As for her first family, I love them too--in a very different way than someone I know. Maybe love may not be the right word for some, but it is for me. It is not fake, it is not touchy-feely, hugsy-wugsy love, but it is a feeling of love nonetheless.

mama d said...

Every day, three rumble tumbling masses of DNA frolic in my house. They laugh and love, cry and scream. I did not make the parts of them that I can see. Two of my children have a genetic condition only because their biological parents carried the same recessive gene. The third may also be effected by conditions either genetic or environmental.

To deny love to the people who literally created my children is to deny love to the entirety of my children. And, picking and choosing what and whom to love isn't part of my personal journey. It would be like picking a favorite among my kids.

There's also quite a bit rumbling around in my own head about first loves and preparedness to adopt. But, I'll leave it there for now.

RamblingMother said...

I wish my daughter's birth mom was "troublesome" (using the word in the post or a comment) as that would mean I would know her personally and for my kiddo that would be the bomb (in a great way). For G, I, like you, love her birthfamily/firstfamily (mom and dad specifically as I am sure she has those-not sure of sibs). Like you I can't love G well without loving them whether I know them or not. I am not sure personal knowledge has to be a part of the equation. I have heard adoptive moms of Chinese daughters also say they didn't think of the birth mom or didn't think highly of them for abandoning the child/ren. Those comments sort of took me back some. G and I talk about her bio family on her terms and so far very positively, she is 5 though. Some of the negative feelings haven't totally surfaced nor connected yet.

Bump said...

"You're happy, joyous, celebratory, thrilled to death that you have a son or daughter to call your own. Don't worry about faking the love for the parents who lost."

That's just flat out cold and callous.

Anonymous said...

When my DH and I went through marriage prep years ago, I was presented with a concept that took me years to understand - love is not an emotion, it is a decision. There are endorphin stimulated highs that we call "love", but the day to day, still there when life gets rough type of love is truly a decision. While I had made that decision many times with my DH, I also have made that decision with my 2 girls, both of whom who were adopted at 12 and 13 months of age. I made that decision while trying to keep my oldest safe and myself sane before we were able to find a diagnosis and subsequent help for sensory processing disorder, or when I was sole, exhausted care giver for my youngest who totally rejected my DH during the first 3 months she was part of our family. Now it is my decision to love both sets of birthparents - to respect them for bringing both of these children into the world when abortion is so accessible and encouraged in their country of birth, for making sure they were placed where they could be found at great personal risk, for having to live without their daughters and to live with the decision (rather it was their decision or someone elses) which resulted in me having these 2 children in my home.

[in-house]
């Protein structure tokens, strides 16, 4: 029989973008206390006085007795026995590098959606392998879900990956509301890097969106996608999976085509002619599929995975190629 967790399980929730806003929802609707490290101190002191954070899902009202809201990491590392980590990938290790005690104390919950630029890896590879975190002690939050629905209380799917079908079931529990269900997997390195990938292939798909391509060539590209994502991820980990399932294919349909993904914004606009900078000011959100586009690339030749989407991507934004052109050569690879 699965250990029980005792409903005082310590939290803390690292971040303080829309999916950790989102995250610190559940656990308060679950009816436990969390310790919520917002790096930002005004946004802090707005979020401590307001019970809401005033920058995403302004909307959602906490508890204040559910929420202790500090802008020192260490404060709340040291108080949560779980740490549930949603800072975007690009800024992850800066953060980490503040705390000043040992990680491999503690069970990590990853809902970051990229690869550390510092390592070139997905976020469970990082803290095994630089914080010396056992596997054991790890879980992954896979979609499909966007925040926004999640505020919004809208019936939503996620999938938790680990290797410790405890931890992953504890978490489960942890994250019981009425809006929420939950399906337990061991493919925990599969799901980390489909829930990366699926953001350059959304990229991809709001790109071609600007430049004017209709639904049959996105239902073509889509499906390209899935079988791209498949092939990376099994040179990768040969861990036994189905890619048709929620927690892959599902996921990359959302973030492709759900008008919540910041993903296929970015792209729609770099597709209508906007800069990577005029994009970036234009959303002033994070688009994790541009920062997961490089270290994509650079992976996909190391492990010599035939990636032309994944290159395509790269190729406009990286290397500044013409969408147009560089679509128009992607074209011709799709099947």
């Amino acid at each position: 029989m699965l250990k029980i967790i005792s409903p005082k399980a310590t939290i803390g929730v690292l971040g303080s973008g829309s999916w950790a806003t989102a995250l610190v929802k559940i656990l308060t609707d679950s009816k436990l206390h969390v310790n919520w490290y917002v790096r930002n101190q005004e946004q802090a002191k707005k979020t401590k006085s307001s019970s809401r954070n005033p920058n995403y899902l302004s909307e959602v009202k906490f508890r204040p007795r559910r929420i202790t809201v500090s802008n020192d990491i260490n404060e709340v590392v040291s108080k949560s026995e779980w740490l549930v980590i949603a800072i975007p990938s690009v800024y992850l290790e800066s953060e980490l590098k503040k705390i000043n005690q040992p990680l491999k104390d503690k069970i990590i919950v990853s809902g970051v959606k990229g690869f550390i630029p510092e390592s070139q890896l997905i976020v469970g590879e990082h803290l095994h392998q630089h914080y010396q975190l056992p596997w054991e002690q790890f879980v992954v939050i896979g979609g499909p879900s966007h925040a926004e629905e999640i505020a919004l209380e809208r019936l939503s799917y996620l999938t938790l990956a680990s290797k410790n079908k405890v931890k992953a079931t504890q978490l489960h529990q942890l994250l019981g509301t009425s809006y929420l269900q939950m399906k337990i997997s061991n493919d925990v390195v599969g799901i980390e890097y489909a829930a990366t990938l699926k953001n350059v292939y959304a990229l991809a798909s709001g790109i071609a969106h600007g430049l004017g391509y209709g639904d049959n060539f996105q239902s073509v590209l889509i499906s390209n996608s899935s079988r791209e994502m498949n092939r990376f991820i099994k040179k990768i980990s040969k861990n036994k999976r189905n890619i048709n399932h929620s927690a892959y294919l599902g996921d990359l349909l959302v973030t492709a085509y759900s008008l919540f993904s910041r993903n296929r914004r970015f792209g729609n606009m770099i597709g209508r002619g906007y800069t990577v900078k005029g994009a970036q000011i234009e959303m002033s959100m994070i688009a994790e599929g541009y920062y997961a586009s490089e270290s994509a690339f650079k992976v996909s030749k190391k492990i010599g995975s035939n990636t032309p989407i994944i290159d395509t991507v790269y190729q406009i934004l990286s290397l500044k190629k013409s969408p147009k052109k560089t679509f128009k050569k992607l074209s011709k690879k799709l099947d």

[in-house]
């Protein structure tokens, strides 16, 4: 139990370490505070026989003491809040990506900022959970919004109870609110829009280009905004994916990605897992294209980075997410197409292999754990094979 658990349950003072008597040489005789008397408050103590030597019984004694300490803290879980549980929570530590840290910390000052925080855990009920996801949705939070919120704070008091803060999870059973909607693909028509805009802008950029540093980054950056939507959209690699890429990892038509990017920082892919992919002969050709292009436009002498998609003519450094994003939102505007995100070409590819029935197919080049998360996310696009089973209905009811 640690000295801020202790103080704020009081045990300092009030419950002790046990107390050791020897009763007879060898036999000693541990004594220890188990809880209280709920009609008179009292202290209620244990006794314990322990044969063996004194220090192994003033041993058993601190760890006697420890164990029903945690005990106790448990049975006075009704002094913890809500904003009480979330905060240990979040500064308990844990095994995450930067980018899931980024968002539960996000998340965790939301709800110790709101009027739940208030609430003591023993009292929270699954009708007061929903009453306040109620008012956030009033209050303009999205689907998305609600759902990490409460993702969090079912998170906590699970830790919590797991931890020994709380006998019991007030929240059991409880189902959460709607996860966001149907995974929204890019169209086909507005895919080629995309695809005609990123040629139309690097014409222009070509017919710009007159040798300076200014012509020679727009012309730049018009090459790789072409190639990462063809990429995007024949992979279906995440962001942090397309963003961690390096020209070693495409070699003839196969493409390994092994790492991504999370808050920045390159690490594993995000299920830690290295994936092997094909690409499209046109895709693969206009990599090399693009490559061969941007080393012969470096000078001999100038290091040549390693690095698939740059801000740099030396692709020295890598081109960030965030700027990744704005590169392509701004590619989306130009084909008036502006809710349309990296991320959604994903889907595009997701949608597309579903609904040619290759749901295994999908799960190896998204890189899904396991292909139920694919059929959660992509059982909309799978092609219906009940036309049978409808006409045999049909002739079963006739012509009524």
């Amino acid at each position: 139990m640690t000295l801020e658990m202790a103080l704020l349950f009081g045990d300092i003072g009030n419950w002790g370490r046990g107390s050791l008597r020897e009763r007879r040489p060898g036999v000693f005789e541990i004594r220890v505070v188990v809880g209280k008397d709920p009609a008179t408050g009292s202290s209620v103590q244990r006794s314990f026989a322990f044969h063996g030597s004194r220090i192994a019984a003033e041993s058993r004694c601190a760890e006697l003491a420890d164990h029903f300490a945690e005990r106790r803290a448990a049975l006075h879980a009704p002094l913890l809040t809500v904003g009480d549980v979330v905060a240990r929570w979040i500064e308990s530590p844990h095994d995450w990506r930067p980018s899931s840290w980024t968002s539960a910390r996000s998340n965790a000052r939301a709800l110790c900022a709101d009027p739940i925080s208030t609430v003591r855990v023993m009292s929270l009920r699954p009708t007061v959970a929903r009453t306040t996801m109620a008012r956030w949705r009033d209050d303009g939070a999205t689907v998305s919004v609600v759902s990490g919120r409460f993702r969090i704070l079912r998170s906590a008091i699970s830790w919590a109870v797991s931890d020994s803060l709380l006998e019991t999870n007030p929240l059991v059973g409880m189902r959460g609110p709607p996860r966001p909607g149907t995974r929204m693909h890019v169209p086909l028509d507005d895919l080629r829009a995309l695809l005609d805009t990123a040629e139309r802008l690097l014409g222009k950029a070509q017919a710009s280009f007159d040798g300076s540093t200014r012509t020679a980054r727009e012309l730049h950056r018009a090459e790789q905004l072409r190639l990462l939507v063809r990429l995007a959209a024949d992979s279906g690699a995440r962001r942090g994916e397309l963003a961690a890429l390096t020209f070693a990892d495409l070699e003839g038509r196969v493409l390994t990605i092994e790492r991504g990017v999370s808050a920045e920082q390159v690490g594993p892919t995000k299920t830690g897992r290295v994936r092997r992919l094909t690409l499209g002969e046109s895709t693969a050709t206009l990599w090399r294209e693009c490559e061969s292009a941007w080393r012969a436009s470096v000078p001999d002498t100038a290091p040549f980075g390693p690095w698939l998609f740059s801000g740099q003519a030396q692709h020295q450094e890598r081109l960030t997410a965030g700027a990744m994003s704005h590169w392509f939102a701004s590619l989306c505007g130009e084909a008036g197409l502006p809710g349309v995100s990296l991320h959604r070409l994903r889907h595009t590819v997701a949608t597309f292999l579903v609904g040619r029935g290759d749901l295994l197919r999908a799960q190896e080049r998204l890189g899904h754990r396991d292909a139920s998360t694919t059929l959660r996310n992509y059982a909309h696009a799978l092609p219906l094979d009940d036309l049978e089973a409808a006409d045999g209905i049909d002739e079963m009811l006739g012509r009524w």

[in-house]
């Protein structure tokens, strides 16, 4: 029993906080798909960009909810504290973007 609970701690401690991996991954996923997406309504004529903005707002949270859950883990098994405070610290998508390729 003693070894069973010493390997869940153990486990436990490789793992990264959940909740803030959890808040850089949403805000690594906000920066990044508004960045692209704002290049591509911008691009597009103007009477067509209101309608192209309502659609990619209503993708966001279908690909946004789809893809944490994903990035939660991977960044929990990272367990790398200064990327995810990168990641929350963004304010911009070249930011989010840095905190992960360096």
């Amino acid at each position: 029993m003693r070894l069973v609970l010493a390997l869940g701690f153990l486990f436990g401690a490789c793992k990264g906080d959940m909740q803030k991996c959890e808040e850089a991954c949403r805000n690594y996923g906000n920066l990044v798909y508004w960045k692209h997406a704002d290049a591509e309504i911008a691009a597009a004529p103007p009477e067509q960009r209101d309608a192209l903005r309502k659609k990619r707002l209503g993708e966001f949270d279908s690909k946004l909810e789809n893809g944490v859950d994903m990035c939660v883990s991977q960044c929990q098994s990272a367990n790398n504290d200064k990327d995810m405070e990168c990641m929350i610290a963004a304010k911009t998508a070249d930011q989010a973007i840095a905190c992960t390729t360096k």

The chances that we will ever have the honor of meeting these people are very slim. I can only surmise what they are like based on traits in the girls and things that I have read. But I chose to love what I do know about them, and I can say it with all honesty to my girls.